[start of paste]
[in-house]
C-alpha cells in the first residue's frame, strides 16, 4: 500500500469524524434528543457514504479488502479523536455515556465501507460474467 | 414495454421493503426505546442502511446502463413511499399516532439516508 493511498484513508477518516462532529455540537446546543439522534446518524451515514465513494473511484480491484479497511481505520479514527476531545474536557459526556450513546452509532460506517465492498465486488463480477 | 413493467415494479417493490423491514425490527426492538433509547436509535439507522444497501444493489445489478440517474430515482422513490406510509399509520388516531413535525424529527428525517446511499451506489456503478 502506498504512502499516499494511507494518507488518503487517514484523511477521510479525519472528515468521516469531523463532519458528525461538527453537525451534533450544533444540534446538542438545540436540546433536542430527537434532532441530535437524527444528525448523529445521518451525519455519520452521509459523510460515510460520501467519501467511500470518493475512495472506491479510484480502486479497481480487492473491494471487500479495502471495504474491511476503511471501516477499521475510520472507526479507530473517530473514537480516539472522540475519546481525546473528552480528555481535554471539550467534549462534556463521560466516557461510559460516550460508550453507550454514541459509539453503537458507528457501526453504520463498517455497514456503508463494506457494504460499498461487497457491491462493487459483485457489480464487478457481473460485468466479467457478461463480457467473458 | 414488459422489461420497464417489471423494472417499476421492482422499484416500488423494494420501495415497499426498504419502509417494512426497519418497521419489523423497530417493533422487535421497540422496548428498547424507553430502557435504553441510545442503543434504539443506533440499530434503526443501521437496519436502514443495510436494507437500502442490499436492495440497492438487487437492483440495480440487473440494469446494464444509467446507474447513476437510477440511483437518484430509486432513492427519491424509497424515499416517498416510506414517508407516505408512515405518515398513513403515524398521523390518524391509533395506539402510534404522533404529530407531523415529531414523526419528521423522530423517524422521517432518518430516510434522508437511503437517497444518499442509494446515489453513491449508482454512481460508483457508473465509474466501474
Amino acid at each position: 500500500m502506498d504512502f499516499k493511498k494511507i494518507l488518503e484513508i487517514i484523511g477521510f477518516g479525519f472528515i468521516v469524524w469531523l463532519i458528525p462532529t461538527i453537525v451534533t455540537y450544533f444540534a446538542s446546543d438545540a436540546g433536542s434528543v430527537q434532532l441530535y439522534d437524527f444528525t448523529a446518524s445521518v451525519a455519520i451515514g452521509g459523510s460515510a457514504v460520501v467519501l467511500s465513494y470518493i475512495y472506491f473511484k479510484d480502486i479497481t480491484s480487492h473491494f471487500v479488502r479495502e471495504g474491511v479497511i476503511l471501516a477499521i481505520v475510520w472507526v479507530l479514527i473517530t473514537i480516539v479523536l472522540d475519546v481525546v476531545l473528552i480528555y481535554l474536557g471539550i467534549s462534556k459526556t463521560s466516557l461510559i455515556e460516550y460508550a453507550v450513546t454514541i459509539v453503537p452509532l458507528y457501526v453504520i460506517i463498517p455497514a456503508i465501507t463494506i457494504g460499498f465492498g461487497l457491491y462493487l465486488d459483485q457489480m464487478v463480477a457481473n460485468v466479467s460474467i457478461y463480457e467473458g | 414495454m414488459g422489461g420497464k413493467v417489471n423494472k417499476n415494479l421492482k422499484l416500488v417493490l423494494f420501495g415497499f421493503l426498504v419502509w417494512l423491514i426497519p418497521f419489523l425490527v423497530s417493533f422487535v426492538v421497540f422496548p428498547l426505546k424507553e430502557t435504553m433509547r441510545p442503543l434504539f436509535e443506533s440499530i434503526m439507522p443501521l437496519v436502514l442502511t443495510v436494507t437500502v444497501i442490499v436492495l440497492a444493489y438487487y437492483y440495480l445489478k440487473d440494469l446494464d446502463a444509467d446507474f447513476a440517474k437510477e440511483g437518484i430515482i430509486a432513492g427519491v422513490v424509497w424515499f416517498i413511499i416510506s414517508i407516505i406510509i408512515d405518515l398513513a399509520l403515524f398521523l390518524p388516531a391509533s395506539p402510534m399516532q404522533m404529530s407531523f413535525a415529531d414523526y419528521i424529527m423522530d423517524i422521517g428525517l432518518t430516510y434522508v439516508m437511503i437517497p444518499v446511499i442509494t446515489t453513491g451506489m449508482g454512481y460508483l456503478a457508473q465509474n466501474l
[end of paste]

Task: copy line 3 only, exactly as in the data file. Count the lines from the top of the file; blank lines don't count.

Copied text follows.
Amino acid at each position: 500500500m502506498d504512502f499516499k493511498k494511507i494518507l488518503e484513508i487517514i484523511g477521510f477518516g479525519f472528515i468521516v469524524w469531523l463532519i458528525p462532529t461538527i453537525v451534533t455540537y450544533f444540534a446538542s446546543d438545540a436540546g433536542s434528543v430527537q434532532l441530535y439522534d437524527f444528525t448523529a446518524s445521518v451525519a455519520i451515514g452521509g459523510s460515510a457514504v460520501v467519501l467511500s465513494y470518493i475512495y472506491f473511484k479510484d480502486i479497481t480491484s480487492h473491494f471487500v479488502r479495502e471495504g474491511v479497511i476503511l471501516a477499521i481505520v475510520w472507526v479507530l479514527i473517530t473514537i480516539v479523536l472522540d475519546v481525546v476531545l473528552i480528555y481535554l474536557g471539550i467534549s462534556k459526556t463521560s466516557l461510559i455515556e460516550y460508550a453507550v450513546t454514541i459509539v453503537p452509532l458507528y457501526v453504520i460506517i463498517p455497514a456503508i465501507t463494506i457494504g460499498f465492498g461487497l457491491y462493487l465486488d459483485q457489480m464487478v463480477a457481473n460485468v466479467s460474467i457478461y463480457e467473458g | 414495454m414488459g422489461g420497464k413493467v417489471n423494472k417499476n415494479l421492482k422499484l416500488v417493490l423494494f420501495g415497499f421493503l426498504v419502509w417494512l423491514i426497519p418497521f419489523l425490527v423497530s417493533f422487535v426492538v421497540f422496548p428498547l426505546k424507553e430502557t435504553m433509547r441510545p442503543l434504539f436509535e443506533s440499530i434503526m439507522p443501521l437496519v436502514l442502511t443495510v436494507t437500502v444497501i442490499v436492495l440497492a444493489y438487487y437492483y440495480l445489478k440487473d440494469l446494464d446502463a444509467d446507474f447513476a440517474k437510477e440511483g437518484i430515482i430509486a432513492g427519491v422513490v424509497w424515499f416517498i413511499i416510506s414517508i407516505i406510509i408512515d405518515l398513513a399509520l403515524f398521523l390518524p388516531a391509533s395506539p402510534m399516532q404522533m404529530s407531523f413535525a415529531d414523526y419528521i424529527m423522530d423517524i422521517g428525517l432518518t430516510y434522508v439516508m437511503i437517497p444518499v446511499i442509494t446515489t453513491g451506489m449508482g454512481y460508483l456503478a457508473q465509474n466501474l